Beyond CPI, traders are awaiting the Fed’s next update to their quarterly rate forecasts, known as the dot plot, set to be released at the completion of the March meeting. In December, Fed officials pencilled in three quarter-point interest rate cuts for this year. The central bank has held interest rates at a two-decade high since July, with their target rate range at 5.25 per cent to 5.50 per cent.

What Bloomberg Strategists Say...

“Next week’s inflation data and the Fed’s dot plot the following week will uncork a lot more volatility.”

“The Fed’s expected loosening of policy is predicated on the premise that its benchmark rate needn’t be so restrictive — as opposed to accommodating a weaker economy — so a lot more will be riding on next week’s inflation numbers” versus the February job creation figures.

— Ven Ram, cross-assets strategist

Read more: US Jobless Rate Hits Two-Year High Even as Hiring Stays Strong

Heading into next week, “CPI would need to be off the charts” to deter the view that “2024 is actually not opening up as strong as some feared and that January strength was not indicative of reality,” said George Goncalves, head of US macro strategy at MUFG. “This is a bond market that wants to run.”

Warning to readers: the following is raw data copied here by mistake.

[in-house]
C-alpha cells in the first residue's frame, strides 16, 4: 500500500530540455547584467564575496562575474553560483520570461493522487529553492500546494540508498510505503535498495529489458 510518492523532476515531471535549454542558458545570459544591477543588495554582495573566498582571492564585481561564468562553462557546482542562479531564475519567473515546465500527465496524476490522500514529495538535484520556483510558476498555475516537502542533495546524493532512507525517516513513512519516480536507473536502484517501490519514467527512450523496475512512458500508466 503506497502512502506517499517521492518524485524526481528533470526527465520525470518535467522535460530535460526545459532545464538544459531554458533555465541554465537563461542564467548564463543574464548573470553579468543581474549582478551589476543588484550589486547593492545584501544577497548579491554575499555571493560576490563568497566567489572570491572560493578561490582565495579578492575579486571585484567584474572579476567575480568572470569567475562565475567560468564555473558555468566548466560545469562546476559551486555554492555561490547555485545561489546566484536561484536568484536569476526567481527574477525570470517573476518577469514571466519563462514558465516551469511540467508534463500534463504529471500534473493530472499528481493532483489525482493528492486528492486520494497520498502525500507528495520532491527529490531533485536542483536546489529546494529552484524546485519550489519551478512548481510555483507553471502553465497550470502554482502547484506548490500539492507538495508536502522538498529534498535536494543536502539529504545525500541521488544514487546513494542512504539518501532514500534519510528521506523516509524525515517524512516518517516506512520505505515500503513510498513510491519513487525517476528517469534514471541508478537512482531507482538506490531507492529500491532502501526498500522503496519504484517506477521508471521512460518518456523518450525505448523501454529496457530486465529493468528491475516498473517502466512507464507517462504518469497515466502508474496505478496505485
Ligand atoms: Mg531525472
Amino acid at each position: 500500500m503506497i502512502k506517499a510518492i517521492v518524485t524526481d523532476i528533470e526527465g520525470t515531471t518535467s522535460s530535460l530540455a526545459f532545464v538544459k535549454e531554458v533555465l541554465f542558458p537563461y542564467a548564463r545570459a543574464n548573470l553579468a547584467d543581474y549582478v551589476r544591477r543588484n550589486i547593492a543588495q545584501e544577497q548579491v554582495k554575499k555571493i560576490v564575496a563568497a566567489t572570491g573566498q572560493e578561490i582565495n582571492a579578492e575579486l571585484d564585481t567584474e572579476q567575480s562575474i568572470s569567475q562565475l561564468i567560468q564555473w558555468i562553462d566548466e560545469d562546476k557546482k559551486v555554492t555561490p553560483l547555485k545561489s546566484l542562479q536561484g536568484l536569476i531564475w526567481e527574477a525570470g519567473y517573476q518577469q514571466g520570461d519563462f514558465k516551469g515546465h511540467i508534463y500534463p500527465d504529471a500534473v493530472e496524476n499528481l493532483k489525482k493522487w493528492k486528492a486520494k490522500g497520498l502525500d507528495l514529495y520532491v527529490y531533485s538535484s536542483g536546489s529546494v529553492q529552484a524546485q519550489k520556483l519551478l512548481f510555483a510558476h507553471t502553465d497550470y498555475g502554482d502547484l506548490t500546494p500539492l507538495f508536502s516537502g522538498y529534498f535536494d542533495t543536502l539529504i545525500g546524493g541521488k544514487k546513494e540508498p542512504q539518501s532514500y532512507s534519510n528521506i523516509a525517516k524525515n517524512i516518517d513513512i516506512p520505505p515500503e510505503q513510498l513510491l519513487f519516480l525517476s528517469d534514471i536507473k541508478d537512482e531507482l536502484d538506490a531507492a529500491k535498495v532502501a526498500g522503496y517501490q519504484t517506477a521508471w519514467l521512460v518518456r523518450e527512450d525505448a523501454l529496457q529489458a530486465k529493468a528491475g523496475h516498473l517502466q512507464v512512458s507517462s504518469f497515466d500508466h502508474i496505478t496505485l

What to Watch

  • Economic data:
    • March 11: New York Fed 1-year inflation expectations
    • March 12: NFIB small business optimism; Consumer price index; real average earnings; monthly budget statement;
    • March 13: MBA mortgage applications
    • March 14: Retail sales; producer prices; initial jobless claims; business inventories;
    • March 15: Empire manufacturing; import and export price index; industrial production; capacity utilization; manufacturing (SIC) production; U. of Mich sentiment and inflation expectations
  • No Federal Reserve speakers slated during self-imposed quiet period ahead of March 20 rate decision
  • Auction calendar:
    • March 11: 13-, 26-week bills; 3-year notes
    • March 12: 42-day cash management bills; 10-year note re-opening
    • March 13: 17-week bills; 30-year bond reopening
    • March 14: 4-, 8-week bills